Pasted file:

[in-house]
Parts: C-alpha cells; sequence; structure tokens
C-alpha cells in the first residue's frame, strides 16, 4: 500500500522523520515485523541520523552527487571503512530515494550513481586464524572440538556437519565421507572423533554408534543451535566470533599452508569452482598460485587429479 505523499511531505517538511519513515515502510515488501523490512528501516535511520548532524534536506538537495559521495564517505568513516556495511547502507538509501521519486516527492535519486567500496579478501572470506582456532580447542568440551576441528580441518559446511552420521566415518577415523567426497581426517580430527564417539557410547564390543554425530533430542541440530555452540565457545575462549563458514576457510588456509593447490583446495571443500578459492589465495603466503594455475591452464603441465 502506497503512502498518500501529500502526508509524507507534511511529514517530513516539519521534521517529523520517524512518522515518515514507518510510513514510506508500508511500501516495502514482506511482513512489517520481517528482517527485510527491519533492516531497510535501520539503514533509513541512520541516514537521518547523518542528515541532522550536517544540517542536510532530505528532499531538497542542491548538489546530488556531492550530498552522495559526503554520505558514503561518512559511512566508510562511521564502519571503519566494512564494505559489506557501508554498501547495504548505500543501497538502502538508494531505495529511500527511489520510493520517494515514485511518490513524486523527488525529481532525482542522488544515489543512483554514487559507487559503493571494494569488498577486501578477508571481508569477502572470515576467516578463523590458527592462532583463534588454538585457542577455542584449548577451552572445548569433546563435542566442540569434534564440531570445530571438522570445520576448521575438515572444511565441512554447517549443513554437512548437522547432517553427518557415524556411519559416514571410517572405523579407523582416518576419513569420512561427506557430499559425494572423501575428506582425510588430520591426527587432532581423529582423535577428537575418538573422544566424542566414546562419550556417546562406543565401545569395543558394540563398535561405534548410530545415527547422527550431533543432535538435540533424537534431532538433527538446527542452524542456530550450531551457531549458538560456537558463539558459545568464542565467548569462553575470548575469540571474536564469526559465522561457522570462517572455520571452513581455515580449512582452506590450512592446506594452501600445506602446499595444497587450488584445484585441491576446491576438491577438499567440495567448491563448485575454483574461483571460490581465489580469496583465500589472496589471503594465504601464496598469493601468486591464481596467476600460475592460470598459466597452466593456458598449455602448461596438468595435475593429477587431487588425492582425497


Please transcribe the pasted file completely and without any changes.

[in-house]
Parts: C-alpha cells; sequence; structure tokens
C-alpha cells in the first residue's frame, strides 16, 4: 500500500522523520515485523541520523552527487571503512530515494550513481586464524572440538556437519565421507572423533554408534543451535566470533599452508569452482598460485587429479 505523499511531505517538511519513515515502510515488501523490512528501516535511520548532524534536506538537495559521495564517505568513516556495511547502507538509501521519486516527492535519486567500496579478501572470506582456532580447542568440551576441528580441518559446511552420521566415518577415523567426497581426517580430527564417539557410547564390543554425530533430542541440530555452540565457545575462549563458514576457510588456509593447490583446495571443500578459492589465495603466503594455475591452464603441465 502506497503512502498518500501529500502526508509524507507534511511529514517530513516539519521534521517529523520517524512518522515518515514507518510510513514510506508500508511500501516495502514482506511482513512489517520481517528482517527485510527491519533492516531497510535501520539503514533509513541512520541516514537521518547523518542528515541532522550536517544540517542536510532530505528532499531538497542542491548538489546530488556531492550530498552522495559526503554520505558514503561518512559511512566508510562511521564502519571503519566494512564494505559489506557501508554498501547495504548505500543501497538502502538508494531505495529511500527511489520510493520517494515514485511518490513524486523527488525529481532525482542522488544515489543512483554514487559507487559503493571494494569488498577486501578477508571481508569477502572470515576467516578463523590458527592462532583463534588454538585457542577455542584449548577451552572445548569433546563435542566442540569434534564440531570445530571438522570445520576448521575438515572444511565441512554447517549443513554437512548437522547432517553427518557415524556411519559416514571410517572405523579407523582416518576419513569420512561427506557430499559425494572423501575428506582425510588430520591426527587432532581423529582423535577428537575418538573422544566424542566414546562419550556417546562406543565401545569395543558394540563398535561405534548410530545415527547422527550431533543432535538435540533424537534431532538433527538446527542452524542456530550450531551457531549458538560456537558463539558459545568464542565467548569462553575470548575469540571474536564469526559465522561457522570462517572455520571452513581455515580449512582452506590450512592446506594452501600445506602446499595444497587450488584445484585441491576446491576438491577438499567440495567448491563448485575454483574461483571460490581465489580469496583465500589472496589471503594465504601464496598469493601468486591464481596467476600460475592460470598459466597452466593456458598449455602448461596438468595435475593429477587431487588425492582425497